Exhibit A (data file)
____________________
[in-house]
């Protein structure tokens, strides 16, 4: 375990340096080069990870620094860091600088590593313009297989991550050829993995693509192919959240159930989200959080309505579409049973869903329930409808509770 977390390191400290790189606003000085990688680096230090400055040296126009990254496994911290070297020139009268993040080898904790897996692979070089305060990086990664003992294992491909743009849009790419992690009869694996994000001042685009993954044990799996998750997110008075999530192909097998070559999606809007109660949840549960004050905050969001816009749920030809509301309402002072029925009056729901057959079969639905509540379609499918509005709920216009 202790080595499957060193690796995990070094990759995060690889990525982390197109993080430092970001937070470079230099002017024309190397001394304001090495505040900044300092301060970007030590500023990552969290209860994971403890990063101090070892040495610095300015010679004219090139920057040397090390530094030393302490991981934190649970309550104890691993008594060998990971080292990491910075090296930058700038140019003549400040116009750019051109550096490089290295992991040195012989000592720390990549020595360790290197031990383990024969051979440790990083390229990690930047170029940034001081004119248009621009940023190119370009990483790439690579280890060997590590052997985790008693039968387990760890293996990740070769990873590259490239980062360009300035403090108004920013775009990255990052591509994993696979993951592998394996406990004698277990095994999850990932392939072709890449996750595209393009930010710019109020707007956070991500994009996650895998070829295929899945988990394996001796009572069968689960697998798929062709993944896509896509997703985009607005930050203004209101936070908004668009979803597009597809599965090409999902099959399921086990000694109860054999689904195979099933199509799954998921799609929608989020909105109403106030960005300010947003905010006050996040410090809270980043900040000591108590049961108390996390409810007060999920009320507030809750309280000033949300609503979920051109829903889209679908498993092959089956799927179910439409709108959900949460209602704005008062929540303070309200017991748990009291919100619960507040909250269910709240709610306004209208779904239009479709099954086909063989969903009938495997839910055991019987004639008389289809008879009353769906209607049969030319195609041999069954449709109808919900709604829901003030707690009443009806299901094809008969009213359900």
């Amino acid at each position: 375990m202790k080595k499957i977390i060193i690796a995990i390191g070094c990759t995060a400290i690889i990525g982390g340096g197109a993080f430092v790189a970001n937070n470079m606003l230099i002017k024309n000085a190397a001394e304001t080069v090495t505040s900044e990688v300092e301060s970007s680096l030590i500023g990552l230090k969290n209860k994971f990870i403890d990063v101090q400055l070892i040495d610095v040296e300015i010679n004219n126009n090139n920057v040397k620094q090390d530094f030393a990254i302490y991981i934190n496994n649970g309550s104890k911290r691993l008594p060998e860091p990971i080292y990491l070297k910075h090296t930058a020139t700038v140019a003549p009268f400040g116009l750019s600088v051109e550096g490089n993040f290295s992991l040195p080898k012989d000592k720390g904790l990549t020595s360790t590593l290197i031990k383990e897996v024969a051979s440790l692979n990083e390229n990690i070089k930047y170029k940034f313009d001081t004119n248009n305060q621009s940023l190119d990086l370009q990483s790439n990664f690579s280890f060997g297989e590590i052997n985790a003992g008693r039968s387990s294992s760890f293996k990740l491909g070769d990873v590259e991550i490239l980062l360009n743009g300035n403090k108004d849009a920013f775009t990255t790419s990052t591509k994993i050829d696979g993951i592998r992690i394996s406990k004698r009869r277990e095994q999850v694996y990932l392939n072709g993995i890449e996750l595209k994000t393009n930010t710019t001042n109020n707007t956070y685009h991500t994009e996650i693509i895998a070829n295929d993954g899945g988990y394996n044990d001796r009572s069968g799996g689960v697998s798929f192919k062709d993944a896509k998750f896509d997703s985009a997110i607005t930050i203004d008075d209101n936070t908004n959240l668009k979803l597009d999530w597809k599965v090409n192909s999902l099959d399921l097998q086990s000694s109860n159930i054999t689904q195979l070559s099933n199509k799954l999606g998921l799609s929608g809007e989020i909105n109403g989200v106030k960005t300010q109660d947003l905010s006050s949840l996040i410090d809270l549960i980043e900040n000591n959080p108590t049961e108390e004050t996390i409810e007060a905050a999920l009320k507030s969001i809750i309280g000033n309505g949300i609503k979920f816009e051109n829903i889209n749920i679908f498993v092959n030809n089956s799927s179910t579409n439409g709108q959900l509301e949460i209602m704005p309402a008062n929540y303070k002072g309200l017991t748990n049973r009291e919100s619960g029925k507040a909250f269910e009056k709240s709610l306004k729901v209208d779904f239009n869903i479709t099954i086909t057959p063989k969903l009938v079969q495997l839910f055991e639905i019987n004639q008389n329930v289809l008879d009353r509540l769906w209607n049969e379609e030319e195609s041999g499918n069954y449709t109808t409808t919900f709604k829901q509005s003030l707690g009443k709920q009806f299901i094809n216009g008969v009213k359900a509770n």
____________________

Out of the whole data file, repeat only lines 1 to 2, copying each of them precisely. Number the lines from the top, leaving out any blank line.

[in-house]
């Protein structure tokens, strides 16, 4: 375990340096080069990870620094860091600088590593313009297989991550050829993995693509192919959240159930989200959080309505579409049973869903329930409808509770 977390390191400290790189606003000085990688680096230090400055040296126009990254496994911290070297020139009268993040080898904790897996692979070089305060990086990664003992294992491909743009849009790419992690009869694996994000001042685009993954044990799996998750997110008075999530192909097998070559999606809007109660949840549960004050905050969001816009749920030809509301309402002072029925009056729901057959079969639905509540379609499918509005709920216009 202790080595499957060193690796995990070094990759995060690889990525982390197109993080430092970001937070470079230099002017024309190397001394304001090495505040900044300092301060970007030590500023990552969290209860994971403890990063101090070892040495610095300015010679004219090139920057040397090390530094030393302490991981934190649970309550104890691993008594060998990971080292990491910075090296930058700038140019003549400040116009750019051109550096490089290295992991040195012989000592720390990549020595360790290197031990383990024969051979440790990083390229990690930047170029940034001081004119248009621009940023190119370009990483790439690579280890060997590590052997985790008693039968387990760890293996990740070769990873590259490239980062360009300035403090108004920013775009990255990052591509994993696979993951592998394996406990004698277990095994999850990932392939072709890449996750595209393009930010710019109020707007956070991500994009996650895998070829295929899945988990394996001796009572069968689960697998798929062709993944896509896509997703985009607005930050203004209101936070908004668009979803597009597809599965090409999902099959399921086990000694109860054999689904195979099933199509799954998921799609929608989020909105109403106030960005300010947003905010006050996040410090809270980043900040000591108590049961108390996390409810007060999920009320507030809750309280000033949300609503979920051109829903889209679908498993092959089956799927179910439409709108959900949460209602704005008062929540303070309200017991748990009291919100619960507040909250269910709240709610306004209208779904239009479709099954086909063989969903009938495997839910055991019987004639008389289809008879009353769906209607049969030319195609041999069954449709109808919900709604829901003030707690009443009806299901094809008969009213359900």